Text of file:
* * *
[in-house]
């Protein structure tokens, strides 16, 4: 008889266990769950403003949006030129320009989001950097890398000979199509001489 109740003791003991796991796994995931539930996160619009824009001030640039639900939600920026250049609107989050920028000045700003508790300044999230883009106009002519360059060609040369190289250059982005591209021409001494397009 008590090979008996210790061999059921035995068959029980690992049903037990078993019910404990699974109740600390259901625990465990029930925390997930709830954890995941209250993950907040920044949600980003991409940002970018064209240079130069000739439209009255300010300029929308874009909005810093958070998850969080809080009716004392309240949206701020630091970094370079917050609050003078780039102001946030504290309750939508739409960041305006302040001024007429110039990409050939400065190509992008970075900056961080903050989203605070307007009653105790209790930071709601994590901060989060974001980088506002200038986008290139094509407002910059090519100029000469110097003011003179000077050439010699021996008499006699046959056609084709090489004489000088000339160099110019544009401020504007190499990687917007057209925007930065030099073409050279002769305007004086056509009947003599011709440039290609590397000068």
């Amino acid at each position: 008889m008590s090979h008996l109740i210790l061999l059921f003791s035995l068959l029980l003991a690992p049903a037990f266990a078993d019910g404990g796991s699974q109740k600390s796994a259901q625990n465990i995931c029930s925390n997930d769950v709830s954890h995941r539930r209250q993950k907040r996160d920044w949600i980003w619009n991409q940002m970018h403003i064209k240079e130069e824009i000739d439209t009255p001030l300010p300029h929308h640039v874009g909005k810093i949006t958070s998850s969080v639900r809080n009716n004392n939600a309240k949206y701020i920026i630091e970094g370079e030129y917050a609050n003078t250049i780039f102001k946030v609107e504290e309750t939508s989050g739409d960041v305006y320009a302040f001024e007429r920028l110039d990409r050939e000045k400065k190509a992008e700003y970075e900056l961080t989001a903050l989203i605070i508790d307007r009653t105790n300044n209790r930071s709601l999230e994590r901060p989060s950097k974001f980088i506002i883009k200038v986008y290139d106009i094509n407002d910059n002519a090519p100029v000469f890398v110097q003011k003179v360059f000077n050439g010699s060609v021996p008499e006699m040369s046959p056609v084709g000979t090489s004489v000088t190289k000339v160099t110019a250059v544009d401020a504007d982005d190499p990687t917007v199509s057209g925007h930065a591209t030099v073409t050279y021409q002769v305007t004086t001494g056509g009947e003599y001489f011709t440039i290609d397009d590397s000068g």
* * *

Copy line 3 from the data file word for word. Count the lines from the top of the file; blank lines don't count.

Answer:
């Amino acid at each position: 008889m008590s090979h008996l109740i210790l061999l059921f003791s035995l068959l029980l003991a690992p049903a037990f266990a078993d019910g404990g796991s699974q109740k600390s796994a259901q625990n465990i995931c029930s925390n997930d769950v709830s954890h995941r539930r209250q993950k907040r996160d920044w949600i980003w619009n991409q940002m970018h403003i064209k240079e130069e824009i000739d439209t009255p001030l300010p300029h929308h640039v874009g909005k810093i949006t958070s998850s969080v639900r809080n009716n004392n939600a309240k949206y701020i920026i630091e970094g370079e030129y917050a609050n003078t250049i780039f102001k946030v609107e504290e309750t939508s989050g739409d960041v305006y320009a302040f001024e007429r920028l110039d990409r050939e000045k400065k190509a992008e700003y970075e900056l961080t989001a903050l989203i605070i508790d307007r009653t105790n300044n209790r930071s709601l999230e994590r901060p989060s950097k974001f980088i506002i883009k200038v986008y290139d106009i094509n407002d910059n002519a090519p100029v000469f890398v110097q003011k003179v360059f000077n050439g010699s060609v021996p008499e006699m040369s046959p056609v084709g000979t090489s004489v000088t190289k000339v160099t110019a250059v544009d401020a504007d982005d190499p990687t917007v199509s057209g925007h930065a591209t030099v073409t050279y021409q002769v305007t004086t001494g056509g009947e003599y001489f011709t440039i290609d397009d590397s000068g």